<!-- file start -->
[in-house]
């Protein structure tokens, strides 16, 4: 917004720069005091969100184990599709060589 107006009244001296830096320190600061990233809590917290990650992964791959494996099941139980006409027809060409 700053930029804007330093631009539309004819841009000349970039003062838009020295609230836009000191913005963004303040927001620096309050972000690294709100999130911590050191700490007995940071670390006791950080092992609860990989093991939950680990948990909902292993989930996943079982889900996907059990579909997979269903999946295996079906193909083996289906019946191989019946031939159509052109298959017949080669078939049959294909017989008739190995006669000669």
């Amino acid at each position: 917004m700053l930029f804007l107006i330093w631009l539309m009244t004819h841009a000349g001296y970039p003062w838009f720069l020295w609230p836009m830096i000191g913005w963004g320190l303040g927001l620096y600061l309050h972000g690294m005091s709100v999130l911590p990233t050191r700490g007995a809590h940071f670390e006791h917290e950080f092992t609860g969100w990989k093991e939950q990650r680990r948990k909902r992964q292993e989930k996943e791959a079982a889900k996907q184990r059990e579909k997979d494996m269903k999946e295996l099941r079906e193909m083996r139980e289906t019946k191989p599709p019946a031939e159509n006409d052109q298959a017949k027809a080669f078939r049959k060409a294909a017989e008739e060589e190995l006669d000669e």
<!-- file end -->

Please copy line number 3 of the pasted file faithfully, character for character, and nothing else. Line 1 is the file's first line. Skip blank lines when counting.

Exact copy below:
């Amino acid at each position: 917004m700053l930029f804007l107006i330093w631009l539309m009244t004819h841009a000349g001296y970039p003062w838009f720069l020295w609230p836009m830096i000191g913005w963004g320190l303040g927001l620096y600061l309050h972000g690294m005091s709100v999130l911590p990233t050191r700490g007995a809590h940071f670390e006791h917290e950080f092992t609860g969100w990989k093991e939950q990650r680990r948990k909902r992964q292993e989930k996943e791959a079982a889900k996907q184990r059990e579909k997979d494996m269903k999946e295996l099941r079906e193909m083996r139980e289906t019946k191989p599709p019946a031939e159509n006409d052109q298959a017949k027809a080669f078939r049959k060409a294909a017989e008739e060589e190995l006669d000669e």